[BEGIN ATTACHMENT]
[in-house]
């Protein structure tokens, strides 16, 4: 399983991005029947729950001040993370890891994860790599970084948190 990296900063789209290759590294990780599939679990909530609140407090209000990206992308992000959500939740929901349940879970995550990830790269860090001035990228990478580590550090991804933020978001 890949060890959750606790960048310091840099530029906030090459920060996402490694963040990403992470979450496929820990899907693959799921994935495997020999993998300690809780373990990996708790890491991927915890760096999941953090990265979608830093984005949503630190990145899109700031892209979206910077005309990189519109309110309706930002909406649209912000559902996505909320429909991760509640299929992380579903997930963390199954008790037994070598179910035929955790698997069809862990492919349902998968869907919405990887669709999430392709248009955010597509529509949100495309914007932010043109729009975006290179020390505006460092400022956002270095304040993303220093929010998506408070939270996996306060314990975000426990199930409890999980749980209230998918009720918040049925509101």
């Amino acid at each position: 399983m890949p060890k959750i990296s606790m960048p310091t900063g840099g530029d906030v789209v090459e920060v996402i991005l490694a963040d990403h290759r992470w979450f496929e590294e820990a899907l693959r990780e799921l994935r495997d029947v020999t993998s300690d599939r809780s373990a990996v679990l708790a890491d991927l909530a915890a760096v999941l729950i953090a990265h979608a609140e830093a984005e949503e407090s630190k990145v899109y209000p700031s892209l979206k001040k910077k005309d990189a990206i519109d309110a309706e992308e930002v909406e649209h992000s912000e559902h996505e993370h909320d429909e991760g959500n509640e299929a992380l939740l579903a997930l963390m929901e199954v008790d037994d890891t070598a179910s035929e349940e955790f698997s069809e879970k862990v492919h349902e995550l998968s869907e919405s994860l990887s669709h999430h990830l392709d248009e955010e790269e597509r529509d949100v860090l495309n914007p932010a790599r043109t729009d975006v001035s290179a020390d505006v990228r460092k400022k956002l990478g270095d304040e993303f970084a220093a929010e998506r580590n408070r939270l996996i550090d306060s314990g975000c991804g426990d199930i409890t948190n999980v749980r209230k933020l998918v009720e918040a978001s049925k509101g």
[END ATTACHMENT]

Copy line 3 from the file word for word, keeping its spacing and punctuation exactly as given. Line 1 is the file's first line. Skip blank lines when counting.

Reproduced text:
């Amino acid at each position: 399983m890949p060890k959750i990296s606790m960048p310091t900063g840099g530029d906030v789209v090459e920060v996402i991005l490694a963040d990403h290759r992470w979450f496929e590294e820990a899907l693959r990780e799921l994935r495997d029947v020999t993998s300690d599939r809780s373990a990996v679990l708790a890491d991927l909530a915890a760096v999941l729950i953090a990265h979608a609140e830093a984005e949503e407090s630190k990145v899109y209000p700031s892209l979206k001040k910077k005309d990189a990206i519109d309110a309706e992308e930002v909406e649209h992000s912000e559902h996505e993370h909320d429909e991760g959500n509640e299929a992380l939740l579903a997930l963390m929901e199954v008790d037994d890891t070598a179910s035929e349940e955790f698997s069809e879970k862990v492919h349902e995550l998968s869907e919405s994860l990887s669709h999430h990830l392709d248009e955010e790269e597509r529509d949100v860090l495309n914007p932010a790599r043109t729009d975006v001035s290179a020390d505006v990228r460092k400022k956002l990478g270095d304040e993303f970084a220093a929010e998506r580590n408070r939270l996996i550090d306060s314990g975000c991804g426990d199930i409890t948190n999980v749980r209230k933020l998918v009720e918040a978001s049925k509101g």